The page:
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Pub empire of Queensland rich list member Robert Fraser-Scott in receivership

Wealthy Queensland hotel and pub owner Robert Fraser-Scott has become the latest victim of poor conditions in the Queensland property sector as several of his assets have been placed under the control of receivers.

The move comes as a number of Queensland property developers have complained of plummeting values and development conditions.

The 18 assets taken into receivership reportedly include the Lost City Tavern in Coomera, the Boathouse Tavern and the Warehouse Tavern, along with several shopping centres. Some of the properties were developed and fit-out by the Fraser-Scott family.

Fraser-Scott, whose family’s wealth was estimated at more than $150 million on a Queensland rich list in 2010, built his fortune through building and development. Some of his ventures have included a training organisation and a childcare centre.

"The fundamentals of the businesses have not changed and our gearing has never been aggressive or excessive; what has changed is the bank's attitude to the market and to its property book," he told GoldCoast.com.au.

He explains the business has been caught by falling property values, and although he has attempted to slash his debt – estimated to be $60 million – the developer’s bank has not been satisfied.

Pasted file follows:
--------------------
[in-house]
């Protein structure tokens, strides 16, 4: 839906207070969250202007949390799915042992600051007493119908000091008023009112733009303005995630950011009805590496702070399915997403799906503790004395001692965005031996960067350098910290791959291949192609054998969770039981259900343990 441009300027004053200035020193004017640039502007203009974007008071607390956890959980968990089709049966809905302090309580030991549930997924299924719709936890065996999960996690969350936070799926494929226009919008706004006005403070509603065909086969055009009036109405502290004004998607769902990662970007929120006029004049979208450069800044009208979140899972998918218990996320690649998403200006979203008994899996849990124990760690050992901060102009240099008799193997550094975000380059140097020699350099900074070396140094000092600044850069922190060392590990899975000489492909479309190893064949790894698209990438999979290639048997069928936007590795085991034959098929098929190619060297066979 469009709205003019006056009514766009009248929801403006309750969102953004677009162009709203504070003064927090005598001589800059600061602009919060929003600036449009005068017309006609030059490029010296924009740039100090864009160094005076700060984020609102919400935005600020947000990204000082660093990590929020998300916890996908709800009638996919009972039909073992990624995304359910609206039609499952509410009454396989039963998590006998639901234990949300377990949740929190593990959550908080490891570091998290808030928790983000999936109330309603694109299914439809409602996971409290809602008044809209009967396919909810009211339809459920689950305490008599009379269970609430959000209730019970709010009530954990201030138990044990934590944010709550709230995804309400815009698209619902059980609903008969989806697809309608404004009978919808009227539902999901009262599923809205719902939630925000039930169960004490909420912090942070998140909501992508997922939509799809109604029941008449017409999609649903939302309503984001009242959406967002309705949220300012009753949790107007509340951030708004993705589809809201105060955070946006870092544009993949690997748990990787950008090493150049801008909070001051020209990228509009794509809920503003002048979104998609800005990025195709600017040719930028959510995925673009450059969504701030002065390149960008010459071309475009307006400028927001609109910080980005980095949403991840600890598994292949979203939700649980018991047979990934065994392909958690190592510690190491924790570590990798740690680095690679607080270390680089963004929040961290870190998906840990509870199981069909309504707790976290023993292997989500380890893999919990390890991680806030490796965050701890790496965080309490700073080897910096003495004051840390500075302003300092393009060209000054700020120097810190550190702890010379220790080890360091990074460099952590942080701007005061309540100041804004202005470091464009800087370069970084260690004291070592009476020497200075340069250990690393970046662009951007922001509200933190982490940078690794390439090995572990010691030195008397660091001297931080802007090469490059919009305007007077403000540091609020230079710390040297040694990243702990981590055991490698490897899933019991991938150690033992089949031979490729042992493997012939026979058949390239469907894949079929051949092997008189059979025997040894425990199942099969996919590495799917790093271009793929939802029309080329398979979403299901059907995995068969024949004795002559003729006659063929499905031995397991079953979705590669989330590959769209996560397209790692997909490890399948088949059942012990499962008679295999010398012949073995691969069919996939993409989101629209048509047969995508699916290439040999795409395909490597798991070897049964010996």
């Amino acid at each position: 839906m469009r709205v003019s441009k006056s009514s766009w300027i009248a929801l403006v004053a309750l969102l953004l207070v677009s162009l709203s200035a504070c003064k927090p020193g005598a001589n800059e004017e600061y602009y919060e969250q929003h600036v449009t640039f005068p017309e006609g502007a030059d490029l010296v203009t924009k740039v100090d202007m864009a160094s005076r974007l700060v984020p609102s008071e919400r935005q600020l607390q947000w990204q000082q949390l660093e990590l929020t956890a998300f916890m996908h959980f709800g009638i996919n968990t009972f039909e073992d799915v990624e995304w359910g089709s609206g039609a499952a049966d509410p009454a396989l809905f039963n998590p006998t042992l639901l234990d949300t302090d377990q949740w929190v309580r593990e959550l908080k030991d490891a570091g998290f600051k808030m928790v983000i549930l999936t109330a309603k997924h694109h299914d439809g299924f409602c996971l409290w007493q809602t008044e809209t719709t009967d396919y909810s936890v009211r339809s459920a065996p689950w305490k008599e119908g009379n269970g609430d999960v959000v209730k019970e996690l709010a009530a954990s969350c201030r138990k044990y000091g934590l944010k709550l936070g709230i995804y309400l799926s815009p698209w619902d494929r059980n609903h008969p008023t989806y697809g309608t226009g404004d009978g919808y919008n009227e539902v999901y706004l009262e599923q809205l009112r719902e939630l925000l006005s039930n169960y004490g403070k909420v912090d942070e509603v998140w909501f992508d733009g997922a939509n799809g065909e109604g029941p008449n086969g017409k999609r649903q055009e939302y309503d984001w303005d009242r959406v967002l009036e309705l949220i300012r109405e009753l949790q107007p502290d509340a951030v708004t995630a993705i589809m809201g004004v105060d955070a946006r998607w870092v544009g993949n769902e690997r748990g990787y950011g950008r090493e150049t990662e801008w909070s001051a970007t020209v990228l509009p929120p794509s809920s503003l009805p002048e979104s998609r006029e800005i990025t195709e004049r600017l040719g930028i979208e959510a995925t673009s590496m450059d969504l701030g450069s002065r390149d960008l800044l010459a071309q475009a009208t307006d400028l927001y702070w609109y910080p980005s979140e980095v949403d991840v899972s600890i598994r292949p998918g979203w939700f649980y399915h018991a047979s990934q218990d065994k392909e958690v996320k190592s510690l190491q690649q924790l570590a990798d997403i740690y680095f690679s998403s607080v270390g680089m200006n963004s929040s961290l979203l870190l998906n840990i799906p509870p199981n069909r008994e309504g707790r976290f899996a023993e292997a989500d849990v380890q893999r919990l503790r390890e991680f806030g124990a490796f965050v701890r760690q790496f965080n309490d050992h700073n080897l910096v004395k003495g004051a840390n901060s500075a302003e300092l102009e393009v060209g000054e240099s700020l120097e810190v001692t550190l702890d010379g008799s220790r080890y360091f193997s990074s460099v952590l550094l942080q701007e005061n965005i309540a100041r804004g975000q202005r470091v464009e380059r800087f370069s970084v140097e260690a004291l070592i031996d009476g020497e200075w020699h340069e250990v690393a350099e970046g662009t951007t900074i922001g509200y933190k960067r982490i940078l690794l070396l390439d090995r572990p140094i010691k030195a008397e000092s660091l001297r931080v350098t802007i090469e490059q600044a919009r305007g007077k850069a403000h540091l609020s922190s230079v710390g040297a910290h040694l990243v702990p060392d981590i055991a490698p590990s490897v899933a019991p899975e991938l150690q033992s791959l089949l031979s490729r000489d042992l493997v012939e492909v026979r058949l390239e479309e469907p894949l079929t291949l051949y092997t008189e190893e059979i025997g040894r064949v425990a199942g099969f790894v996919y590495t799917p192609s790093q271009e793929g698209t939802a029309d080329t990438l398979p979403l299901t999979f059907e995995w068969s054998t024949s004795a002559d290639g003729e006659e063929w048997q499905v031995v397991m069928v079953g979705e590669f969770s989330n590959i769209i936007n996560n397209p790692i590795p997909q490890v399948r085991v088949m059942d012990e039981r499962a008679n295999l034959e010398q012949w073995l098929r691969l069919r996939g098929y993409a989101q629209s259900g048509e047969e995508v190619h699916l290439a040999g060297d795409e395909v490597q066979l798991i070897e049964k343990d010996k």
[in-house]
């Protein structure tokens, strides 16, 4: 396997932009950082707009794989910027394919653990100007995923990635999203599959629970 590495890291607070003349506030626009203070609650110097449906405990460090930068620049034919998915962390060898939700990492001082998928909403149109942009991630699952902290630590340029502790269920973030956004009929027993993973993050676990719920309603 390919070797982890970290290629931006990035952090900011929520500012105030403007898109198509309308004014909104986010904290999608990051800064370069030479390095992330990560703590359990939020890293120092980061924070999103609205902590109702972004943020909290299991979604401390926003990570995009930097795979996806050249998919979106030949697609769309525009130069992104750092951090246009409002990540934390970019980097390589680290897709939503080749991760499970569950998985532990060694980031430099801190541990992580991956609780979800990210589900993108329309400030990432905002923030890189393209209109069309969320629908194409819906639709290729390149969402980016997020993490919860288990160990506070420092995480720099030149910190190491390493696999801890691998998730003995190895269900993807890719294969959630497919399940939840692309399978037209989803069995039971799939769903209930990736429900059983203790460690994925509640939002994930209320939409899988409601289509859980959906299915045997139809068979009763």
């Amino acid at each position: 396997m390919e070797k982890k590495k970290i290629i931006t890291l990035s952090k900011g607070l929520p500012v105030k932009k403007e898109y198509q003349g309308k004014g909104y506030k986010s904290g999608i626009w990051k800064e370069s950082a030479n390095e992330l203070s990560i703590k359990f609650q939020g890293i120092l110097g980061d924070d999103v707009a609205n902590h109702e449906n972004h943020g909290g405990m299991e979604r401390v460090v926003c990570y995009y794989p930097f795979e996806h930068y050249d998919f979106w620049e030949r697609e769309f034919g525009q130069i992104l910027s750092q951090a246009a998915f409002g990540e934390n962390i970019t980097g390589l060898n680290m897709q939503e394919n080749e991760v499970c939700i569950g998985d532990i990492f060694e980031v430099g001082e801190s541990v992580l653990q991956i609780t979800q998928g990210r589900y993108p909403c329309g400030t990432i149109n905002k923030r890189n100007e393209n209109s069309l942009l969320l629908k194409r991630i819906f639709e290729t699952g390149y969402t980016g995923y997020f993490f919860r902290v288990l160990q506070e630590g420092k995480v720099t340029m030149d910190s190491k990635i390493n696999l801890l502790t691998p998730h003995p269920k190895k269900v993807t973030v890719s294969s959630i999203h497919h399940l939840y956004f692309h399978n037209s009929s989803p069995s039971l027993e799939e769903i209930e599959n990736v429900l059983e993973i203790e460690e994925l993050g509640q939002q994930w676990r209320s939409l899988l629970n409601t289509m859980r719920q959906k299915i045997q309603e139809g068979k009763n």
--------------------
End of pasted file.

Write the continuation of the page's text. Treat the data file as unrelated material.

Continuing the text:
"We hope it will be business as usual for each business within a day or two and that staff and creditors will receive entitlements,” he said.

Fraser-Scott believes it was the loss of a dispute with Westfield over a bottleshop lease that caused the bank to move in.

Ernst & Young partner Justin Walsh was contacted by SmartCompany this morning, but no reply was available prior to publication.

Fraser-Scott has been selling assets over the past year in order to pay down debt, including millions from investment properties and childcare centre investments.

Fraser-Scott originally got into business as a teenager, selling jewellery to make ends meet after his mother died in a car accident.

Queensland hospitality assets have been suffering due to the high dollar, which has put a dampener on local tourism.

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